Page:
Environmentalists and boaters are wary bedfellows: most boaters are passionate about the environment, although not perhaps the full spectrum of increasingly politicised issues of our environmental friends. But at the same time, many boaters remember being stiffed by environmentalists over the Yorkshire Derwent and the Basingstoke; more recently, boaters have been frustrated by the increasingly irritating complaints of biologists in Environmental Impact Assessments, noting the focused opposition of certain environmental groups to the restoration of the Droitwich Canals, for example, and similar growling over the original planned restoration route of the Lichfield & Hatherton.
So it is with some alarm that it appears that the UK will not meet EU water quality deadlines by 2015. Time and time again, boats have been blamed for poor water quality on canals, when time and time again, it has been quite clear that agriculture and surface run-off from industrial sites and roads are the prime cause of local declining water quality.
Despite this, I can well see that boats will be unfairly targetted anew. Yet a number of surveys have shown that the presence of boats on a waterway actually usually reduces pollution. Although this seems curious and perhaps counter-intuitive, the rationale is quite straight forward. Pollution is generally diluted quite fast, even in the worst cases and so water ecosystems have been shown to be fairly resilient. One of the biggest problems is when pollution just stays in the same area beacuse of the low flow rates - such as on many canals. Even with a visible flow, the water flow on most canals is extremely slow. But when boats are regularly moving, mixing, churning the water, the dilutive process - even at a local level - is enhanced or even initiated in many cases. Boats help reduce pollution.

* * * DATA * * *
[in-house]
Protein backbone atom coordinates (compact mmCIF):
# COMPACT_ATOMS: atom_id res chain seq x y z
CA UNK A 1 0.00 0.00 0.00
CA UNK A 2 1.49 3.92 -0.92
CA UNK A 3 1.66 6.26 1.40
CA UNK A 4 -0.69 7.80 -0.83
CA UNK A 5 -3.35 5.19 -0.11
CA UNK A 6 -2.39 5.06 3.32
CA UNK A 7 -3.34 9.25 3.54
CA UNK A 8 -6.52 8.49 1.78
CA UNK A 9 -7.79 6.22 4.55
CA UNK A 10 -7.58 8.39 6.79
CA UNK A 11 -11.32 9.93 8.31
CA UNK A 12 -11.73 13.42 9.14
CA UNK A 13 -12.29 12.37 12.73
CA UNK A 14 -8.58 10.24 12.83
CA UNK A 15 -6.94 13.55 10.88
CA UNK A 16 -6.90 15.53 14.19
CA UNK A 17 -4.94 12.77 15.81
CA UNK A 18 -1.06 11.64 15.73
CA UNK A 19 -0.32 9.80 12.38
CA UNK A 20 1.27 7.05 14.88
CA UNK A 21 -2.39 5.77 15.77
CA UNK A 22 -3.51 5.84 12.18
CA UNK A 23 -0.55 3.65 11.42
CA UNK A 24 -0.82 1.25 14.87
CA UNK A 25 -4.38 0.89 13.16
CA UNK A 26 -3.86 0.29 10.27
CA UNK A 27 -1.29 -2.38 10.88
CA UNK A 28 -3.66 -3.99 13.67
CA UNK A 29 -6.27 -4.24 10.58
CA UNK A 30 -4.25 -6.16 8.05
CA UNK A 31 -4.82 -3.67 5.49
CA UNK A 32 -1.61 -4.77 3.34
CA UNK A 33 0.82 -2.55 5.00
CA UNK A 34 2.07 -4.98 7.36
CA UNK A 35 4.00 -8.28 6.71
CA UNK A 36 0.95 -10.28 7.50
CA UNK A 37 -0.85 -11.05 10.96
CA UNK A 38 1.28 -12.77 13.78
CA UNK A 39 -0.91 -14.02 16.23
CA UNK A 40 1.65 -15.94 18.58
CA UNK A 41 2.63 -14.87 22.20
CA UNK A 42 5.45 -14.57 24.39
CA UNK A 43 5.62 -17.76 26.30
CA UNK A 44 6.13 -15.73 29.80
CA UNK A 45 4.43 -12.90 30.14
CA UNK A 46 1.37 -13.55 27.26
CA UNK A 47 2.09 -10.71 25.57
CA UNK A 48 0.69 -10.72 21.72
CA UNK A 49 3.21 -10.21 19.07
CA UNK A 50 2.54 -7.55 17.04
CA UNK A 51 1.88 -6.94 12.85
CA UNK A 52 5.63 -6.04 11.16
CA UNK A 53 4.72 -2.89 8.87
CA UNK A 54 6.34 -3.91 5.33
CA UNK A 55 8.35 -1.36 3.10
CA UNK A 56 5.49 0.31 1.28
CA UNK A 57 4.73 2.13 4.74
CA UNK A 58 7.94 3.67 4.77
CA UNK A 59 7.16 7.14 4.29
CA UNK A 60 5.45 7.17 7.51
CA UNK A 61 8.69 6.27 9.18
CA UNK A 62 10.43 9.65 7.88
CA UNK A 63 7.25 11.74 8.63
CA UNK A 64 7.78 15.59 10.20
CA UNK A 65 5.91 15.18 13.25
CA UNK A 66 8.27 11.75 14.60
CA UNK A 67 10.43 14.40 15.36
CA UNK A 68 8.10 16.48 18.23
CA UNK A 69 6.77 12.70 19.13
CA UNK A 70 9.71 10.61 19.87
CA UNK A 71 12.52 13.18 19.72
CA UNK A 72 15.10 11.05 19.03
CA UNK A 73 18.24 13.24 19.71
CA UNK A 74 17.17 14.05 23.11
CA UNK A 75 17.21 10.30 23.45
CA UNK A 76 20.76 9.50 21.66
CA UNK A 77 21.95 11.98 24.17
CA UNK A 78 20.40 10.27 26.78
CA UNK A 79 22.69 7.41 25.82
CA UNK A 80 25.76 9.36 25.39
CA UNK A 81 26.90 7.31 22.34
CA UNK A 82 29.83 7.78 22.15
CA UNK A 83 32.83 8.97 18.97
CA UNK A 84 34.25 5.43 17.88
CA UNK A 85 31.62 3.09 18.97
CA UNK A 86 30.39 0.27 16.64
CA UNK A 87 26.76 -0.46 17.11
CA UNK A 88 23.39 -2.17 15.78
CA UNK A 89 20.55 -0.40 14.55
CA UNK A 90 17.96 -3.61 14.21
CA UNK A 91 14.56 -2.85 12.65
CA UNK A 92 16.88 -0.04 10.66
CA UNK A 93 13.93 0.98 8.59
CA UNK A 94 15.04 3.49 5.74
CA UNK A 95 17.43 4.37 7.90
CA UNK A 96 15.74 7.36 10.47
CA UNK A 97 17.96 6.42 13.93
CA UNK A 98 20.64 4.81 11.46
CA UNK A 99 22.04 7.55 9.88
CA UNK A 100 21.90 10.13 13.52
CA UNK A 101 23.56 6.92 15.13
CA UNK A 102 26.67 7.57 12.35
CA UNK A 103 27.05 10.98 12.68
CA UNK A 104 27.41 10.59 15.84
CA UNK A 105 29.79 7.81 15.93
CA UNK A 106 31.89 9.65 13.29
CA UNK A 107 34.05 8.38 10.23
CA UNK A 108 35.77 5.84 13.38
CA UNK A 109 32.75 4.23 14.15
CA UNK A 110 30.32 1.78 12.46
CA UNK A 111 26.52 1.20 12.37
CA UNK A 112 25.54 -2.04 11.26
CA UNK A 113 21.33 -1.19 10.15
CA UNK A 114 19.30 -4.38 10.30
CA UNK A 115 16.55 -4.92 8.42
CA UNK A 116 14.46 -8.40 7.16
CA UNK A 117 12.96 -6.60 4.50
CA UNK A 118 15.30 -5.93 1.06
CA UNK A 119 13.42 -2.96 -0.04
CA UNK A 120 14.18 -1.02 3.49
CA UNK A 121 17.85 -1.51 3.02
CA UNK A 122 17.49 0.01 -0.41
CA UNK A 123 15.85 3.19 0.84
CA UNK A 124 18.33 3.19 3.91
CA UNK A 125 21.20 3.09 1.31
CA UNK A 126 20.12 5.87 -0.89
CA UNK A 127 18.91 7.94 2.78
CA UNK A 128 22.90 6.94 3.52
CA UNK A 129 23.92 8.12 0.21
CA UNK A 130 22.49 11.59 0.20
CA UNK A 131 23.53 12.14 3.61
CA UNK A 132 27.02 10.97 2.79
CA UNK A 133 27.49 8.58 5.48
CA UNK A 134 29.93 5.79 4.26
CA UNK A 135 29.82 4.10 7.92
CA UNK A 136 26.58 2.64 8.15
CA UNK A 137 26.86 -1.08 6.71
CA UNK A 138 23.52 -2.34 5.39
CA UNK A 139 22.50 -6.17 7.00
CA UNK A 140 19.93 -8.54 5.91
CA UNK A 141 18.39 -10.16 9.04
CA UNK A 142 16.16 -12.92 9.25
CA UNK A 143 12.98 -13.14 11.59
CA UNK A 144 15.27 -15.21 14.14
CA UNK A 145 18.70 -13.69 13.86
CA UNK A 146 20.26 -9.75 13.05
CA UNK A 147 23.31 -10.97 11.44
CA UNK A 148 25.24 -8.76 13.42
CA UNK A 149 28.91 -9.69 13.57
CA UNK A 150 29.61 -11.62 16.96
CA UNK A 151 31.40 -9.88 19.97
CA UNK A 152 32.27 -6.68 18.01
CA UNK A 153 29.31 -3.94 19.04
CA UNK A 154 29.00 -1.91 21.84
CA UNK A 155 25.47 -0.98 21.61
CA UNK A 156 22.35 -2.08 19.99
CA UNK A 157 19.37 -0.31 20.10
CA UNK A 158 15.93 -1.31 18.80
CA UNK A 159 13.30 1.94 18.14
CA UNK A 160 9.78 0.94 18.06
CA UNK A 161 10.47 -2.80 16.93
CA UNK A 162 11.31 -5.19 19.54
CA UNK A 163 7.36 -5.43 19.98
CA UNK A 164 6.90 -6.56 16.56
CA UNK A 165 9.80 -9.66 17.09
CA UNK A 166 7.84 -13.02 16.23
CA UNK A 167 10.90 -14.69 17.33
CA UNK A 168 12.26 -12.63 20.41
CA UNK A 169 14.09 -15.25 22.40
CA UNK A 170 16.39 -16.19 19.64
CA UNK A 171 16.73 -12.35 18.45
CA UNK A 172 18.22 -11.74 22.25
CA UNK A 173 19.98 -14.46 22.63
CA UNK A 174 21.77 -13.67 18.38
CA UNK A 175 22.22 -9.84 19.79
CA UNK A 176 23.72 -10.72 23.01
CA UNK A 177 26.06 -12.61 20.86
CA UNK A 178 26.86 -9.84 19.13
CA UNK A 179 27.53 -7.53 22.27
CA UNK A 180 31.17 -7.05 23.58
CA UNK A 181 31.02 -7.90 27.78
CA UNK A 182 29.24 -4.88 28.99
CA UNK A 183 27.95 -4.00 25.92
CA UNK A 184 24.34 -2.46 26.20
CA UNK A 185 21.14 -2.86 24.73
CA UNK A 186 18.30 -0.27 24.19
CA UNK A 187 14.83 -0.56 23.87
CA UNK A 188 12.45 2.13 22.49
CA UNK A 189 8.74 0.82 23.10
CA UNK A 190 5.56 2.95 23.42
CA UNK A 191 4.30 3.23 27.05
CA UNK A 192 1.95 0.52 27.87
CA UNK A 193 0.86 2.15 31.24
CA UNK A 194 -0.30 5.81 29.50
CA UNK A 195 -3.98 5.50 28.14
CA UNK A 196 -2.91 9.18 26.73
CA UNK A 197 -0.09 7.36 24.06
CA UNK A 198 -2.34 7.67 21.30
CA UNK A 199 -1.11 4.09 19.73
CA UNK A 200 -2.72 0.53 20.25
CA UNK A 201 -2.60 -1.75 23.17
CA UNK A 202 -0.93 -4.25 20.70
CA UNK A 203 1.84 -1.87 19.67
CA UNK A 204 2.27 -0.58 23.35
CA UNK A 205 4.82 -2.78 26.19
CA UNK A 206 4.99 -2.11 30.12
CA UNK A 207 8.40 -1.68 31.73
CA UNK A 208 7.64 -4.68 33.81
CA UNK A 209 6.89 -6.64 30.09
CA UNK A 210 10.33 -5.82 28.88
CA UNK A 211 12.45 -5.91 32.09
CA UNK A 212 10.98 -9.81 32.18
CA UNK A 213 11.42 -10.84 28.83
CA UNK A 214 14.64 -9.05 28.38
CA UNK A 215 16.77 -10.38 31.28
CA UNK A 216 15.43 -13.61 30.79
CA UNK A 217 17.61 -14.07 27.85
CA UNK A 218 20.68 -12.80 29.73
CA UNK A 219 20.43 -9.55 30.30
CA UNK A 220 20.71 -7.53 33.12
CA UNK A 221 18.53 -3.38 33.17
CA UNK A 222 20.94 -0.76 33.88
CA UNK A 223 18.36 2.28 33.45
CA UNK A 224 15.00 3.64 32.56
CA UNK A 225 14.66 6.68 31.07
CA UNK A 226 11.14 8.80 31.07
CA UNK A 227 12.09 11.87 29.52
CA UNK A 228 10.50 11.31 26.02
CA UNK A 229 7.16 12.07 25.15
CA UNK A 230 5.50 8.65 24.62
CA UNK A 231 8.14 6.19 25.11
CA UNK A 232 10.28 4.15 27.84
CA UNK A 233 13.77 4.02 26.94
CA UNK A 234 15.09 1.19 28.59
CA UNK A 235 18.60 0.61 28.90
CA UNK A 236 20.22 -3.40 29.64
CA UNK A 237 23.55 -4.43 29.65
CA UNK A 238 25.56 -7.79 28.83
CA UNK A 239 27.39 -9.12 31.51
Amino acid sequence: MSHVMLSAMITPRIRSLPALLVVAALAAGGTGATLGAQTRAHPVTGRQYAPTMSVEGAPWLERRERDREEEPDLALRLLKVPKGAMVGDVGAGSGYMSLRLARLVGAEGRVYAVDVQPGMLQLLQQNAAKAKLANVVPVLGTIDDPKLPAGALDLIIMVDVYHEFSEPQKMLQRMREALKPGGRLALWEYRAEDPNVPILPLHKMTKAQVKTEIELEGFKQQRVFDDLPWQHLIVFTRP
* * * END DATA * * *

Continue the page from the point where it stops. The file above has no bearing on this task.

Sadly, there is a lack of relevant research in this area, but I suspect that, once again, boats will be cast as the easy culprits, and there may be attempts to reduce boat numbers or put ever more restrictive requirements on their operation.
A terribly salty little song from Sheffield… - Sung here by my friend folk song scholar Ruairidh Greig. After singing that he’s probably an expert in implausibility too…
2 hours ago